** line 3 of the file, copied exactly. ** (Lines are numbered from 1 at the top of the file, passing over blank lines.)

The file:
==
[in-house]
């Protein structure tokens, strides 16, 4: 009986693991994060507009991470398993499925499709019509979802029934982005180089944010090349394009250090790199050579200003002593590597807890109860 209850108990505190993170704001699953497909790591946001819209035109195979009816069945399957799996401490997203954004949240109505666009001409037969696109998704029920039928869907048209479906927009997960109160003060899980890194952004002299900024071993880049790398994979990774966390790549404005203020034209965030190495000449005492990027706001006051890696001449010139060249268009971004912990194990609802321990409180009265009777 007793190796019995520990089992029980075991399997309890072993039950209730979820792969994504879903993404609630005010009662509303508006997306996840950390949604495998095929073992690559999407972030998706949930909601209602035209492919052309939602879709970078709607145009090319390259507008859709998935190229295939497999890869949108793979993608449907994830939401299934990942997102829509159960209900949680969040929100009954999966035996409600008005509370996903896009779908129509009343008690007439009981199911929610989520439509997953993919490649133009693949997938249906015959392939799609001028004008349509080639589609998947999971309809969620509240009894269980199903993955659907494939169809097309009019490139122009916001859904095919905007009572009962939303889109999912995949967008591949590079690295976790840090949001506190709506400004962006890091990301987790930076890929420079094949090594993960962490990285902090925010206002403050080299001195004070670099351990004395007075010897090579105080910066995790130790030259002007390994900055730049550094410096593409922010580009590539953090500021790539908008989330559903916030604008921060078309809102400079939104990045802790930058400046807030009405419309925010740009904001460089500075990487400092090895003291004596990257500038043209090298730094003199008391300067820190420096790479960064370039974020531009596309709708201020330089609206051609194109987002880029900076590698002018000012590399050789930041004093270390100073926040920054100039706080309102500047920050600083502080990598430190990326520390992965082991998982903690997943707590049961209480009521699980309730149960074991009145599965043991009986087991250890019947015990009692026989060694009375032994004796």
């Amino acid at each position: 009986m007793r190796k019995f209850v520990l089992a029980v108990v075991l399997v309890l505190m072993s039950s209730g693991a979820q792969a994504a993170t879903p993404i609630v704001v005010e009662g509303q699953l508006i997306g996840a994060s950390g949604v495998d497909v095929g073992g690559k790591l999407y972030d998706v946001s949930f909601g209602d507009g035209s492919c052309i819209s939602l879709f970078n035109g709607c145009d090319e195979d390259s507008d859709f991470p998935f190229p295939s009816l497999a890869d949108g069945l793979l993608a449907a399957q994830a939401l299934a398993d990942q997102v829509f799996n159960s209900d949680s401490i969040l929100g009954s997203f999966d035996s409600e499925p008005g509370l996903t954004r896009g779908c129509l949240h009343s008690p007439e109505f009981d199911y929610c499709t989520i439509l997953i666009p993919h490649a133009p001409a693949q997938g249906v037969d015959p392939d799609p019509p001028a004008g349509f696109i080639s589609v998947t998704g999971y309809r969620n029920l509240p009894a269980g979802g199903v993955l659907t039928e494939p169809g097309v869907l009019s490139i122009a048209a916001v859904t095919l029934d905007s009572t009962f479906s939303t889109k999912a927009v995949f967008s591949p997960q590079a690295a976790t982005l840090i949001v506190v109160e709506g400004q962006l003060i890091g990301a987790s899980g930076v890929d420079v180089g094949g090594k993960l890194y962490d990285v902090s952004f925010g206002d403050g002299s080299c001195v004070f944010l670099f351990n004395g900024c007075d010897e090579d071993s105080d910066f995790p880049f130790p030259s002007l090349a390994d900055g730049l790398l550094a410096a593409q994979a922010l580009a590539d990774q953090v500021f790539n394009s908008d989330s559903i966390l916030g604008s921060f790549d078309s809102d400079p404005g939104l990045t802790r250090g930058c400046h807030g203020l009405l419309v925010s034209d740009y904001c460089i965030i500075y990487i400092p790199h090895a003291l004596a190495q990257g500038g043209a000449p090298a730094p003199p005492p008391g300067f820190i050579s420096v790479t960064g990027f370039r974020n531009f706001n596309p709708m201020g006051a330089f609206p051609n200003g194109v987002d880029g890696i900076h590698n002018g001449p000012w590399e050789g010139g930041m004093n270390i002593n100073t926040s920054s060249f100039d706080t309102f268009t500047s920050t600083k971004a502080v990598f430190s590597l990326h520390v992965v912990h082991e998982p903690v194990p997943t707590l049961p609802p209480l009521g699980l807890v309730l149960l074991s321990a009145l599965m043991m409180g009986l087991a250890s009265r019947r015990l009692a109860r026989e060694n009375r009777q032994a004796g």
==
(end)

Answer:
């Amino acid at each position: 009986m007793r190796k019995f209850v520990l089992a029980v108990v075991l399997v309890l505190m072993s039950s209730g693991a979820q792969a994504a993170t879903p993404i609630v704001v005010e009662g509303q699953l508006i997306g996840a994060s950390g949604v495998d497909v095929g073992g690559k790591l999407y972030d998706v946001s949930f909601g209602d507009g035209s492919c052309i819209s939602l879709f970078n035109g709607c145009d090319e195979d390259s507008d859709f991470p998935f190229p295939s009816l497999a890869d949108g069945l793979l993608a449907a399957q994830a939401l299934a398993d990942q997102v829509f799996n159960s209900d949680s401490i969040l929100g009954s997203f999966d035996s409600e499925p008005g509370l996903t954004r896009g779908c129509l949240h009343s008690p007439e109505f009981d199911y929610c499709t989520i439509l997953i666009p993919h490649a133009p001409a693949q997938g249906v037969d015959p392939d799609p019509p001028a004008g349509f696109i080639s589609v998947t998704g999971y309809r969620n029920l509240p009894a269980g979802g199903v993955l659907t039928e494939p169809g097309v869907l009019s490139i122009a048209a916001v859904t095919l029934d905007s009572t009962f479906s939303t889109k999912a927009v995949f967008s591949p997960q590079a690295a976790t982005l840090i949001v506190v109160e709506g400004q962006l003060i890091g990301a987790s899980g930076v890929d420079v180089g094949g090594k993960l890194y962490d990285v902090s952004f925010g206002d403050g002299s080299c001195v004070f944010l670099f351990n004395g900024c007075d010897e090579d071993s105080d910066f995790p880049f130790p030259s002007l090349a390994d900055g730049l790398l550094a410096a593409q994979a922010l580009a590539d990774q953090v500021f790539n394009s908008d989330s559903i966390l916030g604008s921060f790549d078309s809102d400079p404005g939104l990045t802790r250090g930058c400046h807030g203020l009405l419309v925010s034209d740009y904001c460089i965030i500075y990487i400092p790199h090895a003291l004596a190495q990257g500038g043209a000449p090298a730094p003199p005492p008391g300067f820190i050579s420096v790479t960064g990027f370039r974020n531009f706001n596309p709708m201020g006051a330089f609206p051609n200003g194109v987002d880029g890696i900076h590698n002018g001449p000012w590399e050789g010139g930041m004093n270390i002593n100073t926040s920054s060249f100039d706080t309102f268009t500047s920050t600083k971004a502080v990598f430190s590597l990326h520390v992965v912990h082991e998982p903690v194990p997943t707590l049961p609802p209480l009521g699980l807890v309730l149960l074991s321990a009145l599965m043991m409180g009986l087991a250890s009265r019947r015990l009692a109860r026989e060694n009375r009777q032994a004796g």